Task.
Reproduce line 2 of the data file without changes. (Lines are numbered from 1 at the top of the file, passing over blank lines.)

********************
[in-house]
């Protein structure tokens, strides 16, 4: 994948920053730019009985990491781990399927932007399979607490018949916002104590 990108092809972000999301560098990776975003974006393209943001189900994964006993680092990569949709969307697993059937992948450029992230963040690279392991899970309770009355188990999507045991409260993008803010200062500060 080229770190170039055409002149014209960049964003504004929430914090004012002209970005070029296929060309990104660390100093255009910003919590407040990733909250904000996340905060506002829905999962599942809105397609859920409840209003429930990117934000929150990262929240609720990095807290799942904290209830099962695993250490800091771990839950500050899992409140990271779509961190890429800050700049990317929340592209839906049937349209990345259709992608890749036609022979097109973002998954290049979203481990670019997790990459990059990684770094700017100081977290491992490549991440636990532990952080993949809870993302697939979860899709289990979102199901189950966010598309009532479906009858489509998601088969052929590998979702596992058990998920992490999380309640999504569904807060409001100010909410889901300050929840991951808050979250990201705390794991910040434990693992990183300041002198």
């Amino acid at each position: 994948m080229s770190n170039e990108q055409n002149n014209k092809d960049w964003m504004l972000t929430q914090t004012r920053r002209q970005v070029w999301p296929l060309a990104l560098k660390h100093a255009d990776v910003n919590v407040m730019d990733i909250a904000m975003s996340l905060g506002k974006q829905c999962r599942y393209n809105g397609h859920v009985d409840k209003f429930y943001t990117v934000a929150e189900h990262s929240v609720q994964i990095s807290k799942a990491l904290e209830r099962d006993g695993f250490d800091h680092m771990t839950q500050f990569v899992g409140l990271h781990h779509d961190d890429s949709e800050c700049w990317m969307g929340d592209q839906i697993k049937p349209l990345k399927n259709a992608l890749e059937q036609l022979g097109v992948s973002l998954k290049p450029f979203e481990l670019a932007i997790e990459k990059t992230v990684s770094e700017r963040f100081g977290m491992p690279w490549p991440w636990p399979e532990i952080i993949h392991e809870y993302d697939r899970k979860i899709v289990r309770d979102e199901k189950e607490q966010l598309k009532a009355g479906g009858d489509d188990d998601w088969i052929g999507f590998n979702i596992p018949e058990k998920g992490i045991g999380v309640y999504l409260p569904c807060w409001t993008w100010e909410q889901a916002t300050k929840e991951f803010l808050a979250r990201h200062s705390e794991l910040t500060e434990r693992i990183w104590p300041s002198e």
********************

């Protein structure tokens, strides 16, 4: 994948920053730019009985990491781990399927932007399979607490018949916002104590 990108092809972000999301560098990776975003974006393209943001189900994964006993680092990569949709969307697993059937992948450029992230963040690279392991899970309770009355188990999507045991409260993008803010200062500060 080229770190170039055409002149014209960049964003504004929430914090004012002209970005070029296929060309990104660390100093255009910003919590407040990733909250904000996340905060506002829905999962599942809105397609859920409840209003429930990117934000929150990262929240609720990095807290799942904290209830099962695993250490800091771990839950500050899992409140990271779509961190890429800050700049990317929340592209839906049937349209990345259709992608890749036609022979097109973002998954290049979203481990670019997790990459990059990684770094700017100081977290491992490549991440636990532990952080993949809870993302697939979860899709289990979102199901189950966010598309009532479906009858489509998601088969052929590998979702596992058990998920992490999380309640999504569904807060409001100010909410889901300050929840991951808050979250990201705390794991910040434990693992990183300041002198």